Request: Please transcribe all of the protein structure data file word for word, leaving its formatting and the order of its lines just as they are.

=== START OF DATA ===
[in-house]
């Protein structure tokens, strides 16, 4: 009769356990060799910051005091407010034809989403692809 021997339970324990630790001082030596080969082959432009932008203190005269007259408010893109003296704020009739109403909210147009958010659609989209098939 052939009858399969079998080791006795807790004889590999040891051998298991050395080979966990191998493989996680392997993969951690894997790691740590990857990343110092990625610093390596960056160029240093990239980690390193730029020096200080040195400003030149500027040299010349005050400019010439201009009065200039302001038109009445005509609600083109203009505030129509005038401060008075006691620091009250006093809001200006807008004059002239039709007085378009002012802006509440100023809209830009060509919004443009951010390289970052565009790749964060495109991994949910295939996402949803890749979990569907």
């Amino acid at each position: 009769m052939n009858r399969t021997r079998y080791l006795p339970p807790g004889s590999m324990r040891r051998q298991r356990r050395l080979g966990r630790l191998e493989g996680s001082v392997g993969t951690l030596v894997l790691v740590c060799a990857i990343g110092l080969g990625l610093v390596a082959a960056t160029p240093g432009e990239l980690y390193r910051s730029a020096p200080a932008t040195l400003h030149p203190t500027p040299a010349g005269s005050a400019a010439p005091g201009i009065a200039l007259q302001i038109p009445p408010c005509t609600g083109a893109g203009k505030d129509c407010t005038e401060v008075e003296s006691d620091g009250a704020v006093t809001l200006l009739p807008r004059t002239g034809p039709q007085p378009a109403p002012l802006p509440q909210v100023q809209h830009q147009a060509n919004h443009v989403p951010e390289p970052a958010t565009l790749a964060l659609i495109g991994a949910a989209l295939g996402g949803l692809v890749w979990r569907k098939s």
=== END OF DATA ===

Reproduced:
[in-house]
């Protein structure tokens, strides 16, 4: 009769356990060799910051005091407010034809989403692809 021997339970324990630790001082030596080969082959432009932008203190005269007259408010893109003296704020009739109403909210147009958010659609989209098939 052939009858399969079998080791006795807790004889590999040891051998298991050395080979966990191998493989996680392997993969951690894997790691740590990857990343110092990625610093390596960056160029240093990239980690390193730029020096200080040195400003030149500027040299010349005050400019010439201009009065200039302001038109009445005509609600083109203009505030129509005038401060008075006691620091009250006093809001200006807008004059002239039709007085378009002012802006509440100023809209830009060509919004443009951010390289970052565009790749964060495109991994949910295939996402949803890749979990569907």
């Amino acid at each position: 009769m052939n009858r399969t021997r079998y080791l006795p339970p807790g004889s590999m324990r040891r051998q298991r356990r050395l080979g966990r630790l191998e493989g996680s001082v392997g993969t951690l030596v894997l790691v740590c060799a990857i990343g110092l080969g990625l610093v390596a082959a960056t160029p240093g432009e990239l980690y390193r910051s730029a020096p200080a932008t040195l400003h030149p203190t500027p040299a010349g005269s005050a400019a010439p005091g201009i009065a200039l007259q302001i038109p009445p408010c005509t609600g083109a893109g203009k505030d129509c407010t005038e401060v008075e003296s006691d620091g009250a704020v006093t809001l200006l009739p807008r004059t002239g034809p039709q007085p378009a109403p002012l802006p509440q909210v100023q809209h830009q147009a060509n919004h443009v989403p951010e390289p970052a958010t565009l790749a964060l659609i495109g991994a949910a989209l295939g996402g949803l692809v890749w979990r569907k098939s």